Tuesday, May 20, 2008

Update - Fun and games with a 20 foot chain

You can read the original blog here about the “better life” seeker who chained his girlfriend to an engine block so she couldn’t leave the apartment.

Now, for the update, here’s the actual story of the trial and sentencing from The Salt Lake Tribune:
Sentence in chained-woman case
Kidnapping charge was dumped, but for beating, choking his girlfriend, man is sent to prison

By Stephen Hunt The Salt Lake Tribune
Article Last Updated: 05/20/2008 12:33:27 AM MDT

The attorney for a man accused of chaining his girlfriend to an engine block in his West Valley City apartment on Monday argued she asked to be tethered as a "show of her devotion." "It was a bizarre and unusual arrangement," said Jason Poppleton in court, but "there was no kidnapping." In fact, the second-degree felony kidnapping charge was dismissed last month against Fernando Orozco-Trevizo, 32, who pleaded guilty to one count of third-degree felony assault for beating and choking the victim.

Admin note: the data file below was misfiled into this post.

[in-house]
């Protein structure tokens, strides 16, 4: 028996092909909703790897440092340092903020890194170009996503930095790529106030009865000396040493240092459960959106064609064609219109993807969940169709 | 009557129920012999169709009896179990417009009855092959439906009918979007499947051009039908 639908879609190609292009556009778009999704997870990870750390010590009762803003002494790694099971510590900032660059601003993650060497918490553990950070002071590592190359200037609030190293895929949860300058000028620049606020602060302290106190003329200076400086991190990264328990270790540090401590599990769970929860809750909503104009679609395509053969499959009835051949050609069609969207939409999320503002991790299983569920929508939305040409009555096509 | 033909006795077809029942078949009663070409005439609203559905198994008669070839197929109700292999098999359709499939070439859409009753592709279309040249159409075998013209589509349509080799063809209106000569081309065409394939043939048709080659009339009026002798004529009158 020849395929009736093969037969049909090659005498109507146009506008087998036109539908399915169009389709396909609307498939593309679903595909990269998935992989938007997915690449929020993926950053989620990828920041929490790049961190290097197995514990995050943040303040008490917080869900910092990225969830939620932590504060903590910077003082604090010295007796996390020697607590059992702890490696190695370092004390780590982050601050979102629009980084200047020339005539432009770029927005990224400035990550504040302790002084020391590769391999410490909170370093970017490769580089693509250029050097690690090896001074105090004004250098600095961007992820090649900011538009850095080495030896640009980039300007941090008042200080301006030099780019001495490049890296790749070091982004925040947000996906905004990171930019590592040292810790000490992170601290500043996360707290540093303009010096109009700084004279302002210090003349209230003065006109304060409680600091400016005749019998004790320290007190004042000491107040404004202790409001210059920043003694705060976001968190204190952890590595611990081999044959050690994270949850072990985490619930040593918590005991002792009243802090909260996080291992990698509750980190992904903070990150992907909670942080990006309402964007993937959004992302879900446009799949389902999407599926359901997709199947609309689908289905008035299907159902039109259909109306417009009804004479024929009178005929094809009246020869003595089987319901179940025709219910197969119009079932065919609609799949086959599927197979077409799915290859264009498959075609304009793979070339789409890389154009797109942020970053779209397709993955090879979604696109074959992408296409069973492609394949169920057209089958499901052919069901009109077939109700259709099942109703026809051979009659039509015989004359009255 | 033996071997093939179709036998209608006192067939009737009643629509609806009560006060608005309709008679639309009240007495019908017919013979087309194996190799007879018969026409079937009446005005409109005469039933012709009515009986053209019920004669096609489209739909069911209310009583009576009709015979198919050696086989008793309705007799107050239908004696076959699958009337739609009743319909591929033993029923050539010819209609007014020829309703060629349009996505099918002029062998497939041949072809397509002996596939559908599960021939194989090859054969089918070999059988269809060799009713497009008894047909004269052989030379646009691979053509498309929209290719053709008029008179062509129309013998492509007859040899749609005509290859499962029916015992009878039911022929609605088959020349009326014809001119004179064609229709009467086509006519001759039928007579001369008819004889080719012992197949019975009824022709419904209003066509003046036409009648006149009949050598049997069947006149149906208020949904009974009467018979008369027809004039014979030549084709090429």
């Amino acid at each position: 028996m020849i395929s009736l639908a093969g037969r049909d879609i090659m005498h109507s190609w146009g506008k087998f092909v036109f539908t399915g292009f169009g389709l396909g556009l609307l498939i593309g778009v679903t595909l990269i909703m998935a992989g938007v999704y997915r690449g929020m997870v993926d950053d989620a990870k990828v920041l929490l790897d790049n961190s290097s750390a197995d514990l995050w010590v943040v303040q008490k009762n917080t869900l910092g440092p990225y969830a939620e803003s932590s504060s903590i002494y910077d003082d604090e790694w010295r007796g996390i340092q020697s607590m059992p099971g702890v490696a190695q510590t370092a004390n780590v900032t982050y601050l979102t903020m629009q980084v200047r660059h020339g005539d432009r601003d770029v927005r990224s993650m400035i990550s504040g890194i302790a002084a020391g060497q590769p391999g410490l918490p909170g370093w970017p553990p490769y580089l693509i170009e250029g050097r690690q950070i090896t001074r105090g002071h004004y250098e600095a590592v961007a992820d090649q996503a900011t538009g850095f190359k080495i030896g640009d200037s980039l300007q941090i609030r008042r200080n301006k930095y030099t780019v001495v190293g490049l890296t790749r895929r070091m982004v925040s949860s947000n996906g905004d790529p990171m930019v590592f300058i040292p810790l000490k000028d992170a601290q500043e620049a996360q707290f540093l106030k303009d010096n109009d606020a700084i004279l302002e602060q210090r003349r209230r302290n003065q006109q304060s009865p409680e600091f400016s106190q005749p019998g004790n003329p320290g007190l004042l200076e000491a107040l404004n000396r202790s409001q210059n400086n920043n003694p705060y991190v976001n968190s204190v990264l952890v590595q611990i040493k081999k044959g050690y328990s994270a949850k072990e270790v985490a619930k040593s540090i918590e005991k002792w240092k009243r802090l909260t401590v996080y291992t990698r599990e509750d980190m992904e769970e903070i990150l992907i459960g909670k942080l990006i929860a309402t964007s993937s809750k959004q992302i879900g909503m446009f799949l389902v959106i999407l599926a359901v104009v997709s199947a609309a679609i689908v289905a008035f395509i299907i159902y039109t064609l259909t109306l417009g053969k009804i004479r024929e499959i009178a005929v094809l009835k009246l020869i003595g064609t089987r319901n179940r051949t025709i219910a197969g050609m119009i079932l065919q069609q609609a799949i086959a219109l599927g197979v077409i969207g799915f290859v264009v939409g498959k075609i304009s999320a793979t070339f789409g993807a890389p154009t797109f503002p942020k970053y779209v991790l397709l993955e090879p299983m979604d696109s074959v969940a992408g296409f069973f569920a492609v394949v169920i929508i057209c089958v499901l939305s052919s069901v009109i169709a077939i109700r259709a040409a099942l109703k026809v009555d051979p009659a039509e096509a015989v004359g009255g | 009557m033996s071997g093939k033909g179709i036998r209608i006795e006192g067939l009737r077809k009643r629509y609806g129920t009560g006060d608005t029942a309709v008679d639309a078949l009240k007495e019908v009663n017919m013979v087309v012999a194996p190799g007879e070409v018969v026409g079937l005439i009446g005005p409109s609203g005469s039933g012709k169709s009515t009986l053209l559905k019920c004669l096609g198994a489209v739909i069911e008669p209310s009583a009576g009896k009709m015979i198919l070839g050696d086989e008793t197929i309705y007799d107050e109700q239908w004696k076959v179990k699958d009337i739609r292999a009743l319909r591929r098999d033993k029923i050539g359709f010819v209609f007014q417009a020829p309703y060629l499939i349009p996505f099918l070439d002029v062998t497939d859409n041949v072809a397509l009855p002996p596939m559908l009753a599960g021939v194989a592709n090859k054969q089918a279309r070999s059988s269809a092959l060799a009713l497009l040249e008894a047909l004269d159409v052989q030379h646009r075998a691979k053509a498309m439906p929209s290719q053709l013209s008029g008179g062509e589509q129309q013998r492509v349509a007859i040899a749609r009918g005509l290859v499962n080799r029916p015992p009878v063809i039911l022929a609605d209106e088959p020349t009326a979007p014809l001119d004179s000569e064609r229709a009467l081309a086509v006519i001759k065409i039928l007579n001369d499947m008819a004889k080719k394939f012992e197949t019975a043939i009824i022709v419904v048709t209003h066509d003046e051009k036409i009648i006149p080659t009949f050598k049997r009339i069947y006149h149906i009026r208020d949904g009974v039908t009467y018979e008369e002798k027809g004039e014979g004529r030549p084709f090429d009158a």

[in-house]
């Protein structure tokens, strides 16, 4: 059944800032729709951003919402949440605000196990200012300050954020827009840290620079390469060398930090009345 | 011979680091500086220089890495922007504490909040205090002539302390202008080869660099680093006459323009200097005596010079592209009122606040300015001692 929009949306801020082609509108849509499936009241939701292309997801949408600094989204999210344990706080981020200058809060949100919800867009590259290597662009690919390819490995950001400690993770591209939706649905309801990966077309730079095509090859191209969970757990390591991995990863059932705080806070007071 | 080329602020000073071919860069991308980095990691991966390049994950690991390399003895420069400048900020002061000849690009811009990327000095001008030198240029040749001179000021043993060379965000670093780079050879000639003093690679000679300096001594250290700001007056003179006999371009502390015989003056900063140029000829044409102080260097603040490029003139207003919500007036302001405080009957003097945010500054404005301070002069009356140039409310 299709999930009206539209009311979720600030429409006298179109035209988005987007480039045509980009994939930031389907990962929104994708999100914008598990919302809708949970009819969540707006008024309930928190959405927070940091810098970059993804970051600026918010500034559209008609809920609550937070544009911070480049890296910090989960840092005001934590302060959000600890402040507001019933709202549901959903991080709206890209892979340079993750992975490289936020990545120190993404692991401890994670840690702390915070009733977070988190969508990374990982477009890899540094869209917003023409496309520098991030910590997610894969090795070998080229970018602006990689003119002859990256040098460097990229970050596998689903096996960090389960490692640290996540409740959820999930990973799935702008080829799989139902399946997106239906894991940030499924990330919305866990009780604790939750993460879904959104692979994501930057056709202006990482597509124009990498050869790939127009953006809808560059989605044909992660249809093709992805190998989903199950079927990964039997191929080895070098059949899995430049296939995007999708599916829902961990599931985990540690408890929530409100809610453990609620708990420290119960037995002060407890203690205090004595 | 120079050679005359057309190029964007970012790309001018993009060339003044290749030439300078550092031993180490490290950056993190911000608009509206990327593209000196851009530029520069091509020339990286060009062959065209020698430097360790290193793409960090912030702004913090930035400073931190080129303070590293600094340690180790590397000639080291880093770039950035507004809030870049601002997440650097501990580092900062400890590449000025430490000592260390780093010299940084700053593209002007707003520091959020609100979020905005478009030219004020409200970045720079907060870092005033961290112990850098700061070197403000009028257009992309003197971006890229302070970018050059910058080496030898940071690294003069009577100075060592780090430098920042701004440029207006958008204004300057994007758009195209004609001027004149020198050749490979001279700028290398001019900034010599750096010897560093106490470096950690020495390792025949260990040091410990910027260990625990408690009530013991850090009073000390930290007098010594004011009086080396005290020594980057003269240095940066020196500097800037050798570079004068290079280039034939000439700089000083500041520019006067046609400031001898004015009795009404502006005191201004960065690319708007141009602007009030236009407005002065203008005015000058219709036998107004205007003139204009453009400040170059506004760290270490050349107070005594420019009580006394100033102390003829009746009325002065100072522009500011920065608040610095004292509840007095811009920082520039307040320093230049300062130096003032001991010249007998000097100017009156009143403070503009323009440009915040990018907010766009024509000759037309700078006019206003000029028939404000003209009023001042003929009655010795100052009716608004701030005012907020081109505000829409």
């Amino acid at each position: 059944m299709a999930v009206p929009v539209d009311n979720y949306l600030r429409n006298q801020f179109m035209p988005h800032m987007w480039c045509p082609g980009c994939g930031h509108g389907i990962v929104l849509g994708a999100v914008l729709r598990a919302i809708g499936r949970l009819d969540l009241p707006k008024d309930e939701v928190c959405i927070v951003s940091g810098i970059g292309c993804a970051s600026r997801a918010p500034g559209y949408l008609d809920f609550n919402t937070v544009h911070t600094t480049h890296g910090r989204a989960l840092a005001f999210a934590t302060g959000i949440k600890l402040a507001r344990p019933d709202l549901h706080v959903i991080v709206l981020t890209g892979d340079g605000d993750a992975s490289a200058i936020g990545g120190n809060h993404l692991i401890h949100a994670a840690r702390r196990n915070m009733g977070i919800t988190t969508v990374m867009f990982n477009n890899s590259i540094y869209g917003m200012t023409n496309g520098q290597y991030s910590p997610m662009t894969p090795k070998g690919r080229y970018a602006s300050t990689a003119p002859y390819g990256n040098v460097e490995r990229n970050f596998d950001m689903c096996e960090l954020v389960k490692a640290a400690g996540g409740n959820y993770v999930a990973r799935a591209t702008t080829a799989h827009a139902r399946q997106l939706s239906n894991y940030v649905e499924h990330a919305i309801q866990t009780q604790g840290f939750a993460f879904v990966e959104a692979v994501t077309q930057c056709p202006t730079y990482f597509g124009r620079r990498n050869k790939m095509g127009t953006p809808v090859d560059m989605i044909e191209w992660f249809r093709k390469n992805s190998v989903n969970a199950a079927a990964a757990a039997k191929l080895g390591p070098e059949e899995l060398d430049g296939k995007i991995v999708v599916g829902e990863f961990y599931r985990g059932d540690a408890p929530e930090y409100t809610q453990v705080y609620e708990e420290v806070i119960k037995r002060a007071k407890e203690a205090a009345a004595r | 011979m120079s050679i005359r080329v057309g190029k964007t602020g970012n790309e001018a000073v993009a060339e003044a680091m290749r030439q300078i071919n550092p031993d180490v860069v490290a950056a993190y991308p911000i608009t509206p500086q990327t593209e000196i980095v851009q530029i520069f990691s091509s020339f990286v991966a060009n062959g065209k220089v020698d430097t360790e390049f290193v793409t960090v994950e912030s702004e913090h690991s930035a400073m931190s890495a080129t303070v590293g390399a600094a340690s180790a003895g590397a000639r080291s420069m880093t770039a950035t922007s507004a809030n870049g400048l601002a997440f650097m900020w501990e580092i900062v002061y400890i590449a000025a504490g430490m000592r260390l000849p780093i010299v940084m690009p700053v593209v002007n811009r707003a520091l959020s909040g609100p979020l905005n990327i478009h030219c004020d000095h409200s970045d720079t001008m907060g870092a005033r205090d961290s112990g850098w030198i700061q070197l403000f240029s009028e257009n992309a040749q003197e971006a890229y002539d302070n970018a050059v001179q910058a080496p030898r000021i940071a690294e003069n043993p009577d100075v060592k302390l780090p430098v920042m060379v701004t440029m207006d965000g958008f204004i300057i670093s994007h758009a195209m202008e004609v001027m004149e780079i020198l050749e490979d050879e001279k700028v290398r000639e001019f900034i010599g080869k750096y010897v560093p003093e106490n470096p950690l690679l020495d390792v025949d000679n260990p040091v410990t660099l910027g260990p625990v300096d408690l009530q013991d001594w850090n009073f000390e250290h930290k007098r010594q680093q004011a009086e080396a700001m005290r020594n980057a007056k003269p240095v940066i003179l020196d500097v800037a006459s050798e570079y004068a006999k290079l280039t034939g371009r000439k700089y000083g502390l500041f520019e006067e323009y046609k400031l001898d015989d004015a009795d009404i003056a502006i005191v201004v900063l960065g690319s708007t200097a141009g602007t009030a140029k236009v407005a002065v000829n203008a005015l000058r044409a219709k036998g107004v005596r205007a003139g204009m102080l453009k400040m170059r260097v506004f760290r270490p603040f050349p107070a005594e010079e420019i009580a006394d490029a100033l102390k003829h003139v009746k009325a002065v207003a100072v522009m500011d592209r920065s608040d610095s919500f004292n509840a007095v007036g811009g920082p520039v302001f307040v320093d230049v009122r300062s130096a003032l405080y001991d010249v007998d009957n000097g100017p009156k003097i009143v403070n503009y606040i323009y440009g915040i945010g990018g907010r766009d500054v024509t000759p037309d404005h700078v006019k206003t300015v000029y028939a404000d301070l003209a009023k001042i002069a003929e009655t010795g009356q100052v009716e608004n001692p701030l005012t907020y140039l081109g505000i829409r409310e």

Poppleton on Monday claimed that a prosecutor's request for prison time for his client rather than immediate deportation to Mexico was improperly based on the kidnapping charge. Third District Judge Randall Skanchy rejected the argument, sentencing Orozco-Trevizo to prison for up to five years followed by deportation. Orozco-Trevizo, who has nine aliases, was already in the U.S. illegally.

Poppleton had also argued the victim admitted during an interview with himself and prosecutor Alicia Cook that Orozco-Trevizo had at one point threw open the door and asked her to leave, but she begged him not to kick her out. As for the engine block, "that whole ordeal was her idea," Poppleton said. Cook said the victim did not protest at the outset of the chaining episode, which led to the kidnapping charge being dismissed,
but there came a time when she asked to be freed.

Cook said that throwing open the door and asking the woman to leave was "a demonstration of the power [Orozco-Trevizo] had over" his victim. The woman - who was not in court Monday - "didn't have a lot of resources available to her," Cook said. "[Orozco-Trevizo] and the apartment were only things she had."

Orozco-Trevizo bought a 20-foot dog chain Nov. 6, and began chaining the woman by the ankle while he was at work, according to charging documents. He also nailed all the windows shut in the apartment. According to a jail booking affidavit, Orozco-Trevizo told authorities he was concerned the woman was having an affair with someone in the apartment complex.
(End of story)

There was a time not long ago when Fernando would have never made it to the lock-up, let alone been given a light sentence. Times have changed.

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